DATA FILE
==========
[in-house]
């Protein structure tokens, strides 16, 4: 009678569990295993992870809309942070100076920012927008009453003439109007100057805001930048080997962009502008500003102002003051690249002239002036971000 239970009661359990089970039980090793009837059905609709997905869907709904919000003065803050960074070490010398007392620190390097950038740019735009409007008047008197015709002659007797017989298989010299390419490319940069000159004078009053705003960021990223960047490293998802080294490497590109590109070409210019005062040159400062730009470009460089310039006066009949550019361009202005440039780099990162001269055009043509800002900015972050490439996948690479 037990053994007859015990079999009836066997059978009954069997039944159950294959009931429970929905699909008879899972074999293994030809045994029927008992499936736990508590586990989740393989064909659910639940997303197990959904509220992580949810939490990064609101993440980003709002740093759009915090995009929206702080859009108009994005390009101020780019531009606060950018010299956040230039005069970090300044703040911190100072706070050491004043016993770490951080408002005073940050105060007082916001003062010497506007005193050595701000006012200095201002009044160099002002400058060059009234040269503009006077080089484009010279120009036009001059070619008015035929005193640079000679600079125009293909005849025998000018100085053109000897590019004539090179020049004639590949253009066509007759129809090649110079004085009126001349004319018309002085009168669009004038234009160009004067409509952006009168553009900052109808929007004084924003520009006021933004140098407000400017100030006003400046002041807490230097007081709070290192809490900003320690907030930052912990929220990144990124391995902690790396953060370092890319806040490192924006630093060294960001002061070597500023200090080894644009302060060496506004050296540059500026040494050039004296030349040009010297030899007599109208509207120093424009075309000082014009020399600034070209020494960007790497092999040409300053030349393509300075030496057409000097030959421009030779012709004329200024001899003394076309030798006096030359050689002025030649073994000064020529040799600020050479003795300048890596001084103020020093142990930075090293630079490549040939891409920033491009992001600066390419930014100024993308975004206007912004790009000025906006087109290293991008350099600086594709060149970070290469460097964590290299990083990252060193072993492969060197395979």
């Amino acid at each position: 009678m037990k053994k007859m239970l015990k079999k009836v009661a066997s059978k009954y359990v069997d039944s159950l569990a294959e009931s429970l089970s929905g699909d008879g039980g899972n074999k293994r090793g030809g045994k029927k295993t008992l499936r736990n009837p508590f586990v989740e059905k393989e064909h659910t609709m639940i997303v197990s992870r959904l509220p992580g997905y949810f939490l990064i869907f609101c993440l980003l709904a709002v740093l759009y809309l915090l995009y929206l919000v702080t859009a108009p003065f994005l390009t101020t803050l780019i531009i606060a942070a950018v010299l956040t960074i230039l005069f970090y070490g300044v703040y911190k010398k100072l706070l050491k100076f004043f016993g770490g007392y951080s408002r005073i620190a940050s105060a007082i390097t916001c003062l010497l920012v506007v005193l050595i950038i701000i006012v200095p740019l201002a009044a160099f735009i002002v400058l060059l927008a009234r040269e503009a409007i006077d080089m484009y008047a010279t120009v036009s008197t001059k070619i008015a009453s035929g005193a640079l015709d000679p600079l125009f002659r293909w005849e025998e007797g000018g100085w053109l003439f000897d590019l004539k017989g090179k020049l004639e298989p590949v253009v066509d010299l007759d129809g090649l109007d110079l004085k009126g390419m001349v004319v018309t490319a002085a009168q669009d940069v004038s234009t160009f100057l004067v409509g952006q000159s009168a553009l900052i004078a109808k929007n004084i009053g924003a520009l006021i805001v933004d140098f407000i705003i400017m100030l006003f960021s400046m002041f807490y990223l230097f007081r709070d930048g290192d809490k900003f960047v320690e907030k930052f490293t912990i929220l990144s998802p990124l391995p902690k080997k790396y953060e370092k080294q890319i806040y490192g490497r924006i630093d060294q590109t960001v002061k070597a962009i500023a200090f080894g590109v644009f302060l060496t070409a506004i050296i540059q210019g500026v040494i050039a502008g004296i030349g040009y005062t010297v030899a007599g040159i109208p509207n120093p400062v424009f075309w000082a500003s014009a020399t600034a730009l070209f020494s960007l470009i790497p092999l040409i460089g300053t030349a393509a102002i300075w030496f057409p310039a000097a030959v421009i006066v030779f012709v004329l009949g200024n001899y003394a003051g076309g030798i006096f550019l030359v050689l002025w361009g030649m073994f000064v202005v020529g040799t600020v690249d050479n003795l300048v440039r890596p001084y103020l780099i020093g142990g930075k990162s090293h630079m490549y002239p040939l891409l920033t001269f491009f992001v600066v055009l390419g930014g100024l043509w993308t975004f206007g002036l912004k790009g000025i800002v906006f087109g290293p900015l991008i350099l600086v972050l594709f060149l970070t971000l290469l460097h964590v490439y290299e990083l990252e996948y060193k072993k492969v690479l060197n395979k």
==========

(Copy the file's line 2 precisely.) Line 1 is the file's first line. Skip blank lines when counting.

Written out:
């Protein structure tokens, strides 16, 4: 009678569990295993992870809309942070100076920012927008009453003439109007100057805001930048080997962009502008500003102002003051690249002239002036971000 239970009661359990089970039980090793009837059905609709997905869907709904919000003065803050960074070490010398007392620190390097950038740019735009409007008047008197015709002659007797017989298989010299390419490319940069000159004078009053705003960021990223960047490293998802080294490497590109590109070409210019005062040159400062730009470009460089310039006066009949550019361009202005440039780099990162001269055009043509800002900015972050490439996948690479 037990053994007859015990079999009836066997059978009954069997039944159950294959009931429970929905699909008879899972074999293994030809045994029927008992499936736990508590586990989740393989064909659910639940997303197990959904509220992580949810939490990064609101993440980003709002740093759009915090995009929206702080859009108009994005390009101020780019531009606060950018010299956040230039005069970090300044703040911190100072706070050491004043016993770490951080408002005073940050105060007082916001003062010497506007005193050595701000006012200095201002009044160099002002400058060059009234040269503009006077080089484009010279120009036009001059070619008015035929005193640079000679600079125009293909005849025998000018100085053109000897590019004539090179020049004639590949253009066509007759129809090649110079004085009126001349004319018309002085009168669009004038234009160009004067409509952006009168553009900052109808929007004084924003520009006021933004140098407000400017100030006003400046002041807490230097007081709070290192809490900003320690907030930052912990929220990144990124391995902690790396953060370092890319806040490192924006630093060294960001002061070597500023200090080894644009302060060496506004050296540059500026040494050039004296030349040009010297030899007599109208509207120093424009075309000082014009020399600034070209020494960007790497092999040409300053030349393509300075030496057409000097030959421009030779012709004329200024001899003394076309030798006096030359050689002025030649073994000064020529040799600020050479003795300048890596001084103020020093142990930075090293630079490549040939891409920033491009992001600066390419930014100024993308975004206007912004790009000025906006087109290293991008350099600086594709060149970070290469460097964590290299990083990252060193072993492969060197395979």